2023. The Conditional Analysis of the Agentive Modals: A Reply to Mandelkern et al.. Philosophia. doi: 10.1007/s11406-023-00664-7 open access OA

2023. Free Will and Cognitive Biases. In Vainio, O-P. & Visala, A. Theological Perspectives on Free Will, 136-151. (Abingdon: Routledge). doi: 10.4324/9781003306191-10

2022. On General and Non-General Abilities. Pacific Philosophical Quarterly. OnlineFirst. (journal) open access OA

2022. Does the automaticity in human behaviour undermine human moral responsibility? Theological Puzzles 8. (journal; video abstract) open access OA

2022. How (not) to think about the sense of 'able' relevant to free will. Inquiry 65(10): 1289-1307. (journal; postprint).

Cover of The Divine Nature

2022. Against Synchronic Free Will. In Kittle, S. and Gasser, G. The Divine Nature: Personal and A-Personal Perspectives, 176-194. (New York: Routledge). (preprint)

2022. An Introduction to Thinking about Personal and A-Personal Aspects of the Divine. In Kittle, S. and Gasser, G. The Divine Nature: Personal and A-Personal Perspectives, 1-20. (with Georg Gasser) (New York: Routledge). (preprint)

2022. The Incompatibility of Universal, Determinate Divine Causation with Human Free Will. In Vicens, L. and Furlong, P. Theological Determinism: New Perspectives, 100-118. (Cambridge University Press).

2022. Grace and Free Will: On Quiescence and Avoiding Semi-Pelagianism. European Journal for Philosophy of Religion 14(4): 70-95. (journal).

2022. God is (probably) a cause among causes. Theology and Science 22(2): 247-262. (journal; shortDOI: 10/hr3g) open access OA

2022. Evaluating the Value of Free Will: Comments on Ekstrom's God, Suffering and the Value of Free Will. Faith and Philosophy 39(3): 446-453. (journal w/pdf) open access OA

2020. Heavenly freedom, derivative freedom, and the value of free choices. Religious Studies 56(4): 455-472. (journal; postprint)

Cover of God and Human Freedom >

2019. God and Human Freedom. Cambridge University Press. (with Leigh Vicens) (CUP page)

Peter Furlong has reviewed the book in Faith and Philosophy 37(3): 390-394. (journal) open access OA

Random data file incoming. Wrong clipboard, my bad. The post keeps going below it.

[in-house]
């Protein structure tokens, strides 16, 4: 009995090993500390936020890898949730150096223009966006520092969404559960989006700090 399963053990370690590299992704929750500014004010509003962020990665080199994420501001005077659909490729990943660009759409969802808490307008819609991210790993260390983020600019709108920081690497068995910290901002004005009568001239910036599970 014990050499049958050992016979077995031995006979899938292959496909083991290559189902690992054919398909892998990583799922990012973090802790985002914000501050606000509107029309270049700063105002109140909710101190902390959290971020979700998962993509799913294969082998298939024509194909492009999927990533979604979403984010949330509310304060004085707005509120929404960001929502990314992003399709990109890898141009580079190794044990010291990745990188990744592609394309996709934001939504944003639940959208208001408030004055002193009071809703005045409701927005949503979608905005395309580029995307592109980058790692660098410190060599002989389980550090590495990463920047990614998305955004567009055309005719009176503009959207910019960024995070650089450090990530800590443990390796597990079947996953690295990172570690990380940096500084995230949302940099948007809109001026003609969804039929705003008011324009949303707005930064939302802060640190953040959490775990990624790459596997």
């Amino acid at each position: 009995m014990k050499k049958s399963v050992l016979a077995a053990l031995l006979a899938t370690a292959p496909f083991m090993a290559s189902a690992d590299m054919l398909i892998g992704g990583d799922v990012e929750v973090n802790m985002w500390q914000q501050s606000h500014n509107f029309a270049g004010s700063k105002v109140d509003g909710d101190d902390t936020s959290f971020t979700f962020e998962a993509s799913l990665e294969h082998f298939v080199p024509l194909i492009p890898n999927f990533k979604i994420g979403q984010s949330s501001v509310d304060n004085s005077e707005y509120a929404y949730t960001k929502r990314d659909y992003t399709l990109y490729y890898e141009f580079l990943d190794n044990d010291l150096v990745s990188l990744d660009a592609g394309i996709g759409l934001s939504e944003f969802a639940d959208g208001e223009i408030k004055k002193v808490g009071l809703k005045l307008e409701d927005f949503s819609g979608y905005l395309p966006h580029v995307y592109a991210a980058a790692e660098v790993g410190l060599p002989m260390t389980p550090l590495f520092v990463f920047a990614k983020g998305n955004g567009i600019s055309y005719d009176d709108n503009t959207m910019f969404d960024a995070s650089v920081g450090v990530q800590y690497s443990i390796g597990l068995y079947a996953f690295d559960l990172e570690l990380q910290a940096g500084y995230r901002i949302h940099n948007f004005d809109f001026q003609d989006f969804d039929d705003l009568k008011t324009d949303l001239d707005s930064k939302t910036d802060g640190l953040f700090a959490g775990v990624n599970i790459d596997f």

2019. Does everyone think the ability to do otherwise is necessary for free will & moral responsibility? Philosophia 47(4): 1177–1183. (journal; postprint)

2019. When is an alternative possibility robust? European Journal of Philosophy 27(1): 199-210. (journal) open access OA

2018. Some problems of heavenly freedom. TheoLogica 2 (2): 97-115. (journal w/pdf) open access OA

2017. Robustness and up-to-us-ness. Disputatio 9 (44): 35-57. (journal w/pdf) open access OA

2016. Possibilities for divine freedom. Roczniki Filozoficzne 64 (4): 93-122. (journal w/pdf) open access OA

2015. Abilities to do otherwise. Philosophical Studies 172 (11): 3017-3035. (journal; postprint).

2015. Powers opposed and intrinsic finks. The Philosophical Quarterly 65 (260): 372-380. (journal; postprint).

2015. Grace and free will: quiescence and control. Journal of Analytic Theology 3: 89-108. (journal w/pdf) open access OA

2014. Vihvelin and Fischer on ‘pre-decisional’ intervention. Philosophia 42 (4): 987-997. (journal; postprint).

Book reviews

2020. Review of W. Matthews Grant’s Free Will and God's Universal Causality. Faith and Philosophy 37(3): 374-379. (journal w/pdf) open access OA

2016. Review of John Martin Fischer’s Deep Control. Faith and Philosophy 33 (2): 235-239. (journal w/pdf) open access OA

2013. Review of Huoranszki’s Freedom of the Will. Disputatio V (37): 368-374. (journal w/pdf) open access OA

I also have a list of non-academic articles and a list of works in progress.